Social work cost hike ‘to drive students away’
Published: 22 June 2020
By Tim Dodd, Higher Education Editor
Welfare sector leaders have attacked the Morrison government’s plan for a 113 per cent fee hike for social work degrees, saying the increase will turn young people away from a critical profession where pay is low but quality workers are in high demand.
A spokesman for Education Minister Dan Tehan confirmed on Monday that new students studying social work would pay $14,500 for their degree, which is alongside business, law, economics and humanities courses at the top fee level in the university funding plan announced last Friday.
Brotherhood of St Laurence executive director Conny Lenneberg said the $14,500 annual tuition fees for a social work degree bore no relationship to future earnings for social workers. “We are forever struggling to employ quality social workers — there’s a huge demand for them and they are not highly paid,” she said.
Anglicare SA chief executive Peter Sandeman said more than doubling the cost of a social work degree, from $6804 to $14,500 a year, would “provide a significant disincentive to young people entering the profession”.
“This will have a significant deleterious impact on the capacity of the non-government sector to support the most vulnerable in our community in the areas of child protection, disability services, homelessness, mental health and suicide prevention — just to mention some of the areas in which we work,” he said.
Legislation to pass the changes must be passed by parliament and he urged the Senate to reject the hike for social work degrees.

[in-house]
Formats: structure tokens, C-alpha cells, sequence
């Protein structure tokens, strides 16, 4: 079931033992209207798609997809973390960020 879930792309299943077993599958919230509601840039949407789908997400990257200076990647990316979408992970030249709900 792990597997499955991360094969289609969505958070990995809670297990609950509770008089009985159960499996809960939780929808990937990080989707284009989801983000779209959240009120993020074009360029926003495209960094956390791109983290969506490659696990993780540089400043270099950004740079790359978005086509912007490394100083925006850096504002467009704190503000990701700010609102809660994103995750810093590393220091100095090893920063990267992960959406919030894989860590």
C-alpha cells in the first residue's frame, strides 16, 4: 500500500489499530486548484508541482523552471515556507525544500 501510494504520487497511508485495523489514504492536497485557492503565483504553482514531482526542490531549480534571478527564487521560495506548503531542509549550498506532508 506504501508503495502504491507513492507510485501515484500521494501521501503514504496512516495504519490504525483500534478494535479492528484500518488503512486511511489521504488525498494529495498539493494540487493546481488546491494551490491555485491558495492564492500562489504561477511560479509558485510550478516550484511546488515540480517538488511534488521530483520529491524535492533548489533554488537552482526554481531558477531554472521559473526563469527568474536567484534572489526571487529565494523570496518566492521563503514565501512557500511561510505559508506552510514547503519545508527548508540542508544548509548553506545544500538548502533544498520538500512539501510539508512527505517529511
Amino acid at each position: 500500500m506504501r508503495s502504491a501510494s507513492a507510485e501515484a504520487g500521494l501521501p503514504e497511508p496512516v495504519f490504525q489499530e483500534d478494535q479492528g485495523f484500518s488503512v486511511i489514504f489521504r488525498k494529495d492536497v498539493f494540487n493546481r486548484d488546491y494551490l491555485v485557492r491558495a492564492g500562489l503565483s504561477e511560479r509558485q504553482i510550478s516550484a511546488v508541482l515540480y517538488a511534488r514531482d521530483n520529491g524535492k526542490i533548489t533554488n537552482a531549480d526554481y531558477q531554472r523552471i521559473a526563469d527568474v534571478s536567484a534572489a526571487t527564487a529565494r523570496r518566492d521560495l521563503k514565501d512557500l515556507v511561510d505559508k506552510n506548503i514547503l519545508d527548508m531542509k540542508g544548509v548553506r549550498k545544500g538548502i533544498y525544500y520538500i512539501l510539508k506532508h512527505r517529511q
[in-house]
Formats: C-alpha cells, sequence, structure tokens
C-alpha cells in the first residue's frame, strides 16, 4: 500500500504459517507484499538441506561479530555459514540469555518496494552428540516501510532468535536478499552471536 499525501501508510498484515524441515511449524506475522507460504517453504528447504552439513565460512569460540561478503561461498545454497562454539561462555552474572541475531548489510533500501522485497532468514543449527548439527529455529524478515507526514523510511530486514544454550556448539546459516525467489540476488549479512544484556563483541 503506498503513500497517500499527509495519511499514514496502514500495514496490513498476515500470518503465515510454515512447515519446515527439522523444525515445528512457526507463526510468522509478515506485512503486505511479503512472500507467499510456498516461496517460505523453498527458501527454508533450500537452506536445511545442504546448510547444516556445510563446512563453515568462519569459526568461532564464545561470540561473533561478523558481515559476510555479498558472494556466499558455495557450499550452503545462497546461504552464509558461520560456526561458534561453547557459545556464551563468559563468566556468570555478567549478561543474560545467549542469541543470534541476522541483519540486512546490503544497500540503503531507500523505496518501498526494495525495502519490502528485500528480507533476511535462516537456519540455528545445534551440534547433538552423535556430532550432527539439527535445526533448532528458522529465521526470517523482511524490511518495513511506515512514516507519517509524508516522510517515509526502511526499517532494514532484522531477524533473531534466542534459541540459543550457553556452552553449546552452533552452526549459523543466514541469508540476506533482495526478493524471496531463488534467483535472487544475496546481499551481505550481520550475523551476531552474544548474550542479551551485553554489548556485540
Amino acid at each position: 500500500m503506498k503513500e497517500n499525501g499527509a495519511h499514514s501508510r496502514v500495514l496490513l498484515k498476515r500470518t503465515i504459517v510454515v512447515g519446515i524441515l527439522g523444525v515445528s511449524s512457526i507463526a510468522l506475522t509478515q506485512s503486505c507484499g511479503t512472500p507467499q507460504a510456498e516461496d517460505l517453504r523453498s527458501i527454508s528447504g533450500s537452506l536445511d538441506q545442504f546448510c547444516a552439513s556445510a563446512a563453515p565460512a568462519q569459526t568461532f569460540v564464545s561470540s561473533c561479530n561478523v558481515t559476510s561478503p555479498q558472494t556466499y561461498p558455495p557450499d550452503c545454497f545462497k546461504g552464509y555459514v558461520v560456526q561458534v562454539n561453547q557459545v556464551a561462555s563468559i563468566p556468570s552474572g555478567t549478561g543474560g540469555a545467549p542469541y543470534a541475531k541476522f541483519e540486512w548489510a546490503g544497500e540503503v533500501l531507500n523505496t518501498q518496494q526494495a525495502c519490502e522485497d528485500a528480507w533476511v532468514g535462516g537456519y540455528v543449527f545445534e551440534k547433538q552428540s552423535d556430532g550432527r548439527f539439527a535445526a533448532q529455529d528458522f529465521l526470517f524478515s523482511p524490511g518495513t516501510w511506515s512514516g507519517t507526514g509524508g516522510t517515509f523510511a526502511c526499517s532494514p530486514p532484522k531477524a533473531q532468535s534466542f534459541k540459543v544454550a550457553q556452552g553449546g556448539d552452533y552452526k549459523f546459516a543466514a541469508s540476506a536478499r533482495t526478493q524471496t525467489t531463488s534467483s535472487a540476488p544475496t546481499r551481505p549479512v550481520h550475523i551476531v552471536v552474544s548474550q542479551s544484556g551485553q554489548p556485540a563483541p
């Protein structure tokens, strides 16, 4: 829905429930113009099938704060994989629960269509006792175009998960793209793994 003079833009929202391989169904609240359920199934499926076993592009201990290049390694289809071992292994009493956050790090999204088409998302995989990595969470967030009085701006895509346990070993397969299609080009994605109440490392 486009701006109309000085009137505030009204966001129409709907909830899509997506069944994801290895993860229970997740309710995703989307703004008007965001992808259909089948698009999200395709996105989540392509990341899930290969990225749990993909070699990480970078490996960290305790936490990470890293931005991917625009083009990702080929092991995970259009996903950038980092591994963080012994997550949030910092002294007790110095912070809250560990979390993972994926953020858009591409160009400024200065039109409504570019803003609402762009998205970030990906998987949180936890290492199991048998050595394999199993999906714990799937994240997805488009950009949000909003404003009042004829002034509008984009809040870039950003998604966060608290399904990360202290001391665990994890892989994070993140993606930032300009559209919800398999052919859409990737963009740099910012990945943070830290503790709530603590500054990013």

Higher demand for social workers is being driven by several factors, including the growth of the NDIS, increasing aged-care needs, growth in aged care and a greater awareness of mental health and child protection.
The COVID-19 pandemic and the economic downturn are also increasing the need for qualified social workers.
In his speech announcing the new funding plan for university degrees last Friday, Mr Tehan said his aim was to make degrees cheaper in areas of expected employment growth.
“We will also incentivise students to make more job-relevant choices that lead to more job-ready graduates by reducing the student contribution in areas of expected employment growth and demand,” Mr Tehan told the National Press Club.
Social work courses are highly vocationally oriented, with structured work experience included in the degree, which aims to make students work-ready when they graduate.
Government data shows that social workers, in the early years after graduation, earn comparable salaries to teachers and nurses, each of which pay only $3700 a year in fees for their degrees.
At the same time as the government is raising the cost of social work degrees, it plans to slash the fees for degrees in clinical psychology — another profession critical for vulnerable people — by 46 per cent from $6804 a year to $3700 a year.
Australian Association of Social Workers national president Christine Craik said social workers had been deemed essential workers during the COVID-19 pandemic.
If the university fee increase for social workers went ahead, she said it was likely there wouldn’t be enough qualified, professional workers to assist vulnerable people. “We’ve had royal commissions into aged care, disability, mental health and family violence, and what keeps coming up is you need quality, professional workers in these fields,” she said.
Ms Craik said the AASW was to speak to Mr Tehan’s office about the fees on Tuesday.
First published in The Australian